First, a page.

Pollen drift issues aside, Humboldt County is not especially suited to the production of hemp for fiber or seed. As one article cited in the staff report points out, pollinating industrial hemp grown for fiber or seed is typically cultivated in “vast fields” at a large scale and with little individual attention paid to plants. As a result, farmers in the Central Valley have been at the forefront of California’s hemp registration program.
CBD-hemp involves considerations distinct from the cultivation of pollinating hemp. As mentioned earlier, we support the inclusion of CBD-hemp in the county’s cannabis ordinance. Feminized CBD-hemp does not pose risks of pollen contamination and involves environmental and land use issues similar to those faced by cannabis farmers. With this in mind, we think inclusion of CBD-hemp into the county’s existing land use ordinance will ensure effective and equitable regulation of CBD-hemp farms.
As the county considers how to integrate CBD-hemp into the CCLUO, there are a few legal issues that we think are worth keeping in mind. These are not recommendations, but we mention them to help develop a sense for the complexity of policy making in an emerging and unsettled context.
CBD-Hemp: A Cannabis Product or a Hemp Product?
Although it’s sensible to treat CBD-hemp and cannabis similarly from a land use perspective, this legal distinction is not yet recognized at the state level. CBD-hemp farmers seeking to comply with the CCLUO will therefore need to determine whether they would prefer to sell CBD through California’s licensed cannabis market, or through the largely unregulated hemp market. Sale through the hemp market has several advantages from the farmer’s perspective: CBD-hemp farmers will not need to obtain a state cannabis license, will not be required to follow state cannabis regulations or pay state cannabis taxes, and may be able to sell CBD products across state lines.
On the other hand, a CBD-hemp farmer who does not obtain a state cannabis license will need to ensure that their product tests below 0.3% THC, or risk sanctions from the state. Under current state law, hemp is required to be tested for THC content no more than thirty days before harvest and must be destroyed if the test reveals an excessive THC content. If THC content is measured at more than 1%, the cultivator is potentially criminally liable for violation of cannabis cultivation laws.
Pending state legislation – SB 153 – would stiffen state sanctions associated with hemp cultivation that exceeds 0.3% THC. Initial violations of the THC content threshold, if shown to be the result of negligence rather than bad intent, would require the cultivator to submit a corrective action plan to CDFA. A third violation would result in revocation of the right to grow hemp. For a violation that involves criminal intent, CDFA is required to refer the case to the state and federal Attorneys General.
Evolving State and Federal Landscape on CBD-Hemp
The federal legalization of hemp has not clarified many outstanding questions about CBD-hemp and CBD. These questions include:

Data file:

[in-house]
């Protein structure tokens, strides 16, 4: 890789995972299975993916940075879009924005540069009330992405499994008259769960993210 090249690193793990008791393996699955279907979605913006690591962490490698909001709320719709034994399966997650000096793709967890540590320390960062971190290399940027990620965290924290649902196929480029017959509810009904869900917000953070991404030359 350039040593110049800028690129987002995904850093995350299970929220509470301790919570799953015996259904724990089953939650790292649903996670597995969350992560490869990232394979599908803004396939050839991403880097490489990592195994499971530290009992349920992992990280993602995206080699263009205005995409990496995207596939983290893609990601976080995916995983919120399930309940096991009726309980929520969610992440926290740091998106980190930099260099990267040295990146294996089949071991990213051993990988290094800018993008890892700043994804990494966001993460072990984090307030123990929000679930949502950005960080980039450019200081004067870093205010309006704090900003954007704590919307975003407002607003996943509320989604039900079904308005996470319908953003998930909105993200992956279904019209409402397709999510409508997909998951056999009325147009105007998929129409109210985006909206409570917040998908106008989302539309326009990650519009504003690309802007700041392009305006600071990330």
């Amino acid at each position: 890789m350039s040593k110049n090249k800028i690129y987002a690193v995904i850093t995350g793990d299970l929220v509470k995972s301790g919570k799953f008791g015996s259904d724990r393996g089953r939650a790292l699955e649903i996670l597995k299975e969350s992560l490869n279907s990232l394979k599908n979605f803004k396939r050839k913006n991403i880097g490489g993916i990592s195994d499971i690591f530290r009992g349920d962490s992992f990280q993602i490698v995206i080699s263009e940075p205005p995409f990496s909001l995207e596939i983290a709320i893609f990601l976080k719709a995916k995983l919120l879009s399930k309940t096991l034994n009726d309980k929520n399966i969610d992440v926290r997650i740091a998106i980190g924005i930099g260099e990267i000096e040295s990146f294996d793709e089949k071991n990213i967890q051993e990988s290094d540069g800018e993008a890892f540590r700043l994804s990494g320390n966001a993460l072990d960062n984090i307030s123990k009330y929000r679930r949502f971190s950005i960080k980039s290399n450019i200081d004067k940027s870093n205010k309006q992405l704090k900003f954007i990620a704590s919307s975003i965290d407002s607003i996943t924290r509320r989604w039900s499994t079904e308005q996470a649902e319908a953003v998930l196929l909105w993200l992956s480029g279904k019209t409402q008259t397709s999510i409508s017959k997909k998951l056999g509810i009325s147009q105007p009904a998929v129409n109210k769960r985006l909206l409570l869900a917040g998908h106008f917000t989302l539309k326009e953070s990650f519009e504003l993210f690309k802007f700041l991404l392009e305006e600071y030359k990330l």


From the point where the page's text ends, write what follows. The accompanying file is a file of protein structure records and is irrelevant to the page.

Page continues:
· At the state level, whether CBD may be added to food and drink without adulteration. AB 228, pending state legislature, would reverse CDPH’s current position that CBD may not be added to food or drink.
· At the federal level, the FDA continues to prohibit CBD in food and beverage for the time being. Other questions related to FDA approval of the CBD drug Epidiolex, and its relation to non-pharmaceutical CBD, remain unsettled.
· The legality of hemp or CBD export across state lines, and whether and how other states may enforce against exporters.
· Over the long term, whether the separation of the CBD-hemp and cannabis markets is sustainable or sensible given the botanical similarities between the plants.
Amid uncertain state and federal hemp policy, we believe Humboldt County should take cautionary approach to all hemp related issues. Once again, HCGA strongly supports a prohibition on pollinating hemp, supports incorporation of CBD-hemp into the county’s existing land use ordinance, thusly protecting the viability of the county’s existing cannabis industry and creating a pathway for farmers seeking to cultivate CBD-dominant hemp.
Thank you for your considerations on this very important issue.
Terra J. Carver
Humboldt County Growers Alliance
 https://www.leafly.com/news/industry/legal-hemp-pollen-drift. Specifically, Sonoma County Agricultural Commissioner Tony Linegar’s discussion of male hemp plants: “Sonoma County is one of just a handful of places in California that allow outdoor cannabis growing, and those growers have expressed a lot of concern, because there are some applications of growing hemp that require male plants… Primarily that would be when you’re growing hemp for seed (whether that seed is to be used for planting or for consumption), and when you’re growing hemp for fiber.”
 A list of California-approved female-predominant certified hemp seeds is here: https://ccia.ucdavis.edu/sites/g/files/dgvnsk5326/files/files/page/List%20of%20approved%20hemp%20varieties%20grain%20%26%20fiber%20for%20CA%20April%202019.pdf